1968 & 1969: Interview’s with Stan Lee in Castle of Frankenstein and Cartoonist Profiles scanned by Alex Grand

Read Alex Grand’s Understanding Superhero Comic Books published by McFarland Books in 2023 with Foreword by Jim Steranko with editorial reviews by comic book professionals, Jim Shooter, Tom Palmer, Tom DeFalco, Danny Fingeroth, Alex Segura, Carl Potts, Guy Dorian Sr. and more.

In the meantime enjoy the show:

In 1968, the Marvel Age had come into its own through the mutual vision of Stan Lee, Jack Kirby and Steve Ditko, as well as some of the other early artists.  The Marvel cartoons were well-received, and Stan Lee was interviewed by Ted White in 1968’s Castle of Frankenstein.  We can see from the images here that he was sporting his toupee by this point in the decade.  This interview has some written interaction between Stan and Sol Brodsky where they are discussing a possible art correction of a recently turned in story from Jim Steranko who is possibly around the corner.  Another interesting note is that Stan says that Jack Kirby is a great plotter and that Jack essentially makes up the plots and Stan basically just edits (He would never say this after Jack left in 1970).

This is a year later in 1969 when Stan Lee was interviewed by Cartoonist profiles and we see the same wig and beard motif.  There is an interesting paragraph where he says that the artist is a co-plotter and part writer with the writer and that the main two things artists at Marvel need to know are page length and basic idea of plot.  He also mentions Jim Steranko  who lives in Pennsylvania and using the phone and mail system to generate and turn in his art at Marvel.  Stan also mentions the same of Jack Kirby living on the West Coast.  Here is a narrative that Stan would say in interviews from around this point in time where his Wife egged him on to write more serious elevated comics and stop trying to break into other media.  Stan also discusses Martin Goodman giving Stan freedom to edit unless the sales slip and then Goodman will enter the picture.  Stan discusses Martin as a magnificent analyst and editor.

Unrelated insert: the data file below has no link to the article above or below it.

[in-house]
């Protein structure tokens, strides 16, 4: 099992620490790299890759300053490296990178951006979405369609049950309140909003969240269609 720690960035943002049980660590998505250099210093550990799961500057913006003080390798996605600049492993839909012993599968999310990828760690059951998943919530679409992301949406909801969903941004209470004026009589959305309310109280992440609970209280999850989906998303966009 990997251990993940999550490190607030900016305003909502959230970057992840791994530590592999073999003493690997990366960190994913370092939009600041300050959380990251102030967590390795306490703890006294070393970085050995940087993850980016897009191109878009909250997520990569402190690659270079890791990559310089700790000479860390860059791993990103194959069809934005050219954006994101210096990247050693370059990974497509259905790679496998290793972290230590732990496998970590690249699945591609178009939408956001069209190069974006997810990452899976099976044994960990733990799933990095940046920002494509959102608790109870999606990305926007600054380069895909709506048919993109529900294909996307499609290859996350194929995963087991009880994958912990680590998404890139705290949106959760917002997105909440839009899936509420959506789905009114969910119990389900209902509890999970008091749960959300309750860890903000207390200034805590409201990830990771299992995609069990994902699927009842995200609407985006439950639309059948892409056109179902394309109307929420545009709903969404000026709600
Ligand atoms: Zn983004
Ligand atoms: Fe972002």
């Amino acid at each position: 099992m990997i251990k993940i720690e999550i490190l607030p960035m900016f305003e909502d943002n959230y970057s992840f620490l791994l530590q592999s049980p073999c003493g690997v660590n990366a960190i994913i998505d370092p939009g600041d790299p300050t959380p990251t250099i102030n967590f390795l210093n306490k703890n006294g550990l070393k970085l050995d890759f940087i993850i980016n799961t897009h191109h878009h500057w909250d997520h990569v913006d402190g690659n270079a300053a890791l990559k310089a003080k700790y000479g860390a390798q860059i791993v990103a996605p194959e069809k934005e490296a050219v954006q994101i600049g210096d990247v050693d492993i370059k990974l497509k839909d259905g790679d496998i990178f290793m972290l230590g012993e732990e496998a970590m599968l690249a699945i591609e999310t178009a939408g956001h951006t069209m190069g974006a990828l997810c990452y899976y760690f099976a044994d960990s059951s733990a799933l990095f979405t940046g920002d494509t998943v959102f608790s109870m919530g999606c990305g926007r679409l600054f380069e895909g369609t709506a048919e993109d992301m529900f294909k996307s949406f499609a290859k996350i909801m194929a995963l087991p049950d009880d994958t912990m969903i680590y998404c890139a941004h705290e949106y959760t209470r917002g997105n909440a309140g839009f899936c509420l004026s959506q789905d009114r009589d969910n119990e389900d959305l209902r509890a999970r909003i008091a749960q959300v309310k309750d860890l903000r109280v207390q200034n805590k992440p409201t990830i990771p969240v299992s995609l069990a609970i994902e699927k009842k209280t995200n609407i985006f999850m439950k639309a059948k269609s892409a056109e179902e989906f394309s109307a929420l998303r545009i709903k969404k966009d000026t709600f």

In the same Cartoonist Profiles magazine, there is a 2 pager on Roy Thomas discussing his early foray into comics at age 4 and a half reading All-American and DC Comics, then avoiding EC Comics, enjoying Mad magazine, enjoying Julius Schwartz as a writer,  meeting Jerry Bails as a fellow fanzine writer, working with Mort Weisinger for a week, then starting work for Stan,watching movies and writing comics.


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